Cheatham Co. Pet Owner Wants Answers About Dog's Death - | Nashville News, Weather & Sports

Cheatham Co. Pet Owner Wants Answers About Dog's Death

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by Heather Graf

ASHLAND CITY, Tenn. - A Cheatham County man said deputies gunned down his dog, and then disposed of the body in the most disrespectful way possible.  Now, he wants answers about how it happened.

Brandon Reed said his pit bull, Kojo, disappeared last Tuesday.

"I had a couple dogs show up in my yard, and they were just kinda hanging out, my dog was out, and he was playing with them, and they were laying around and stuff," he said.  "Evidently, Kojo followed them back to their home."

When Kojo hadn't returned by Wednesday, Brandon started to worry.  That's when he learned a dog in the neighborhood had been shot by Cheatham County deputies.  He went to the house where that shooting happened to try to get some answers.

"She said she called the police because my dog was there and he was causing some type of trouble, or she felt threatened," Reed said.

Sheriff John Holder told NewsChannel 5 his deputies shot the dog after arriving on the scene, but said they did so because Kojo was being aggressive.

"My officers saw this dog come toward them, and my officers shot him," Sheriff Holder said.  "And we'll take responsibility for shooting the dog, but we would not have shot the dog if he had not shown some kind of aggression."

Reed said the news of his dog's death was hard enough to handle.  Then, he received another blow when he learned what had been done with Kojo's body.

"She said, well, when the officers shot the dog, they dragged it into the woods and threw if off the bluff, which is right behind their house," he said.  "There's no way I could've found it without rappelling.  So I mean, I don't even know where he is, I didn't even get to bury him."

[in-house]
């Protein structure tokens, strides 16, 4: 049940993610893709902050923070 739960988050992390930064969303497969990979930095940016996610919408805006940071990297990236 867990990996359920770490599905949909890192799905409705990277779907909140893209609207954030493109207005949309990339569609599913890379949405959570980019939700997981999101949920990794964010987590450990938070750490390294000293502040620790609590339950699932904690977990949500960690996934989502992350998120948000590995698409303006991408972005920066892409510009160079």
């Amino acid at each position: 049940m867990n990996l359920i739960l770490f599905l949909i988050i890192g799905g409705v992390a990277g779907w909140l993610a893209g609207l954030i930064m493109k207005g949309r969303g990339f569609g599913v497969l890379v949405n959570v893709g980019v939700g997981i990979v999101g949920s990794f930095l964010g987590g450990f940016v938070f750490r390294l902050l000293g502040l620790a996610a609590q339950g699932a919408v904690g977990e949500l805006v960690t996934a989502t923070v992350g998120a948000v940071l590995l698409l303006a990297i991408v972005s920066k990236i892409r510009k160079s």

Sheriff Holder insists that his deputies would not go that far.

"We left the dog there with the people who called us, and they said they would destroy the dog, bury the dog, I think is what they said," said the sheriff.

That never happened, which is why Reed is so upset.

"It was all handled poorly, the whole situation," he said.  "It's so disrespectful to Kojo.  And he deserved more."

NewsChannel 5 spoke to the woman who called 911 on that day.

She did not want to go on camera, but told us the deputies helped them carry Kojo into the woods, and to the top of that 150-foot bluff.

She said they simply placed the body near the edge, though, and somehow, it must have rolled off.

Sheriff Holder said his deputies would have called the dog's owner, if it had only been wearing a collar and tag.

Still, he said, this situation will prompt a change in protocol.  From now on, if forced to shoot a pet, deputies will be instructed to immediately turn over the body to animal control.

Reed just hopes it doesn't happen to anyone else.

"I mean, normally, when you think of losing a pet, you think about maybe he got run over or they died of old age," he said.  "This isn't the case.  Someone voluntarily took his life, and I never got to say goodbye."


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